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An MIT-led search for axions from nearby star Betelgeuse (pictured here) came up empty, significantly narrowing the search for hypothetical dark matter particle. An MIT-led search for axions from nearby star Betelgeuse (pictured here) came up empty, significantly narrowing the search for hypothetical dark matter particle. Image: Collage by MIT News. Betelgeuse image courtesy of ALMA (ESO/NAOJ/NRAO)/E. O’Gorman/P. Kervella

Search for axions from nearby star Betelgeuse comes up empty

Results significantly narrow the range of possible places to find the hypothetical dark matter particles.

Jennifer Chu | MIT News Office
January 21, 2021

The elusive axion particle is many times lighter than an electron, with properties that barely make an impression on ordinary matter. As such, the ghost-like particle is a leading contender as a component of dark matter — a hypothetical, invisible type of matter that is thought to make up 85 percent of the mass in the universe.

Axions have so far evaded detection. Physicists predict that if they do exist, they must be produced within extreme environments, such as the cores of stars at the precipice of a supernova. When these stars spew axions out into the universe, the particles, on encountering any surrounding magnetic fields, should briefly morph into photons and potentially reveal themselves.

Now, MIT physicists have searched for axions in Betelgeuse, a nearby star that is expected to burn out as a supernova soon, at least on astrophysical timescales. Given its imminent demise, Betelgeuse should be a natural factory of axions, constantly churning out the particles as the star burns away.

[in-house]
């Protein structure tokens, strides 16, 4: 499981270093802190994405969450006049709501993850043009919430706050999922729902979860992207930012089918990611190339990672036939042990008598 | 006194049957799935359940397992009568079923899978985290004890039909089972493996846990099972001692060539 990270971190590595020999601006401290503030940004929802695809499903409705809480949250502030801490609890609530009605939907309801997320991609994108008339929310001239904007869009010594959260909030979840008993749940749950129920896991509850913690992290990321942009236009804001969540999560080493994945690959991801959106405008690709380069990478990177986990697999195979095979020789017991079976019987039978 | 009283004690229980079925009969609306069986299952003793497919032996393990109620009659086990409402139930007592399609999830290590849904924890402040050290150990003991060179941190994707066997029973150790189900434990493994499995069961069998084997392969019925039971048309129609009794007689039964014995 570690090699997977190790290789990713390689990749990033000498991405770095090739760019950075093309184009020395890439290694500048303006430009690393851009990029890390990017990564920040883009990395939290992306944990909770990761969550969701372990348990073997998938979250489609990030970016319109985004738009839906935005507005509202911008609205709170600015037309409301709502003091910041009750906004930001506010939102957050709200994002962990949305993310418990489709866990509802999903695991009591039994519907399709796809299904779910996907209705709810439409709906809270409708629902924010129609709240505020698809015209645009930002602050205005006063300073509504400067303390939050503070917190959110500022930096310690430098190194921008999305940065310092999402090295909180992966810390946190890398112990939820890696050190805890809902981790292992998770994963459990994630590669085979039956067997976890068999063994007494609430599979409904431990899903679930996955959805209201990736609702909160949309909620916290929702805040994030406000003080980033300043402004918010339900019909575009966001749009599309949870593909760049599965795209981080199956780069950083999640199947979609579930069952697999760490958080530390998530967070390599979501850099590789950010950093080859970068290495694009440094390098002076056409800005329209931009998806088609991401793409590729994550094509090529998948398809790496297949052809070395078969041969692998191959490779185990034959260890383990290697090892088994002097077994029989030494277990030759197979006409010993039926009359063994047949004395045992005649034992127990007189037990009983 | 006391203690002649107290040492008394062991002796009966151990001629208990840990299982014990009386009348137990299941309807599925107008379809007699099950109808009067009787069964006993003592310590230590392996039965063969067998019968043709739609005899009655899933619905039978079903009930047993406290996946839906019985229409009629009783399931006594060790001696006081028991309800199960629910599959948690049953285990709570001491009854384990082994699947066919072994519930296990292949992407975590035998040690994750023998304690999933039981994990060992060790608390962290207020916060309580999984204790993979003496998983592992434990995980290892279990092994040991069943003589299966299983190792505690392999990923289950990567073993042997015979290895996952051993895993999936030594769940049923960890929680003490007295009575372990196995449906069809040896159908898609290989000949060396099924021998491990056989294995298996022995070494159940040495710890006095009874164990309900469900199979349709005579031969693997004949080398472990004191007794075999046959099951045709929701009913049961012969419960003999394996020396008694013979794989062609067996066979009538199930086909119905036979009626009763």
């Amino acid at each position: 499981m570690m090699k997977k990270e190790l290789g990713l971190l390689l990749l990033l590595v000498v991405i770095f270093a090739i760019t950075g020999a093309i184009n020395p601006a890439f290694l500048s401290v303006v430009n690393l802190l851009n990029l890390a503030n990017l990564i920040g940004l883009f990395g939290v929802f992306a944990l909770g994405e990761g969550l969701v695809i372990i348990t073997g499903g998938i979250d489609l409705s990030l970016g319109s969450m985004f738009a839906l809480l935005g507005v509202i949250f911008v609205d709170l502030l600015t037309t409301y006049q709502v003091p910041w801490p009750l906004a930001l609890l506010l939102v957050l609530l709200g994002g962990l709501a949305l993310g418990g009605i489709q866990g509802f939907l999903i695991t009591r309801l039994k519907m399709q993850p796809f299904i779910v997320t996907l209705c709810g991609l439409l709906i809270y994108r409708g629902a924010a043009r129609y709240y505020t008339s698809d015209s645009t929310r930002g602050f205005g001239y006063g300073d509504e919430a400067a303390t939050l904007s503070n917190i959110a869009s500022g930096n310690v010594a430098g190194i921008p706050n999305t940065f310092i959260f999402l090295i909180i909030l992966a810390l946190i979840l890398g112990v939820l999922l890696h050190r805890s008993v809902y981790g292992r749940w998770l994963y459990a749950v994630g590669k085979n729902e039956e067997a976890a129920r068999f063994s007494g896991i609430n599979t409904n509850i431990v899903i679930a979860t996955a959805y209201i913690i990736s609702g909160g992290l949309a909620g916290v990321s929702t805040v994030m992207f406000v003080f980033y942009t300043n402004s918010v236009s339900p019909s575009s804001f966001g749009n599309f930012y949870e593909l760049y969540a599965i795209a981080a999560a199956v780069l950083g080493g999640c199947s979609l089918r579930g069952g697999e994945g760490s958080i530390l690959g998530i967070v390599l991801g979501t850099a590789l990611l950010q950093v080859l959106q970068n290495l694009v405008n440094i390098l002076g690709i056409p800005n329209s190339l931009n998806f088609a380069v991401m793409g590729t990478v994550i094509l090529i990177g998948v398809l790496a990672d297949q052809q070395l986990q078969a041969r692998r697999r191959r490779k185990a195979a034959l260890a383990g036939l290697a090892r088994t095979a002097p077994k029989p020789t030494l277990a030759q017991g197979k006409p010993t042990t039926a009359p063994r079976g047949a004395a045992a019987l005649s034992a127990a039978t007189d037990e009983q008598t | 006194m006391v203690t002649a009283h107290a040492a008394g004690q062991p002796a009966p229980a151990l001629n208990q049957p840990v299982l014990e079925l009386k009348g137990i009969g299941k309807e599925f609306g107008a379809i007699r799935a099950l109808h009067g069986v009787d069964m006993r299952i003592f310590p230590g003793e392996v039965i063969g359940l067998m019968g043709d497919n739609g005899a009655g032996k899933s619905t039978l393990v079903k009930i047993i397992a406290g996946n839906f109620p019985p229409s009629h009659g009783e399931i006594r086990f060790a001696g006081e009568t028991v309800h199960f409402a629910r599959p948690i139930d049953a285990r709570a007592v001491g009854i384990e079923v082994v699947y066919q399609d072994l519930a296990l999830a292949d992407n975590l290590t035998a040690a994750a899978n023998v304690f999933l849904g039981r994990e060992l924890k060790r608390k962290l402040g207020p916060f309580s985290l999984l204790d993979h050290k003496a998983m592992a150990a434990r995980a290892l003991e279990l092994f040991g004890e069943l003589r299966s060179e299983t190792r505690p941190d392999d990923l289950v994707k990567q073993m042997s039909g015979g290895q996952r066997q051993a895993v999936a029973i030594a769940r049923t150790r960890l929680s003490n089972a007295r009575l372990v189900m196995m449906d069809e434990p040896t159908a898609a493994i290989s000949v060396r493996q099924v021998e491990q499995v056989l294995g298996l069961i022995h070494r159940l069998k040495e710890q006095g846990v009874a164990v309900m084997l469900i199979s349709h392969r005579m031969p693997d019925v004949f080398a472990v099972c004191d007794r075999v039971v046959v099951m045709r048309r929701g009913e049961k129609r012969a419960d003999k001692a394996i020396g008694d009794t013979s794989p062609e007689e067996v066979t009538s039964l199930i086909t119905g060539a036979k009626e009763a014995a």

However, when the team looked for expected signatures of axions, in the form of photons in the X-ray band, their search came up empty. Their results rule out the existence of ultralight axions that can interact with photons over a wide range of energies. The findings set new constraints on the particle’s properties that are three times stronger than any previous laboratory-based axion-detecting experiments.

“What our results say is, if you want to look for these really light particles, which we looked for, they’re not going to talk very much to photons,” says Kerstin Perez, assistant professor of physics at MIT. “We’re basically making everyone’s lives harder because we’re saying, ‘you’re going to have to think of something else that would give you an axion signal.’”

Perez and her colleagues have published their results today in Physical Review Letters. Her MIT co-authors include lead author Mengjiao Xiao, Brandon Roach, and Melaina Nynka, along with Maurizio Giannotti of Barry University, Oscar Straniero of the Abruzzo Astronomical Observatory, Alessandro Mirizzi of the National Institute for Nuclear Physics in Italy, and Brian Grefenstette of Caltech.

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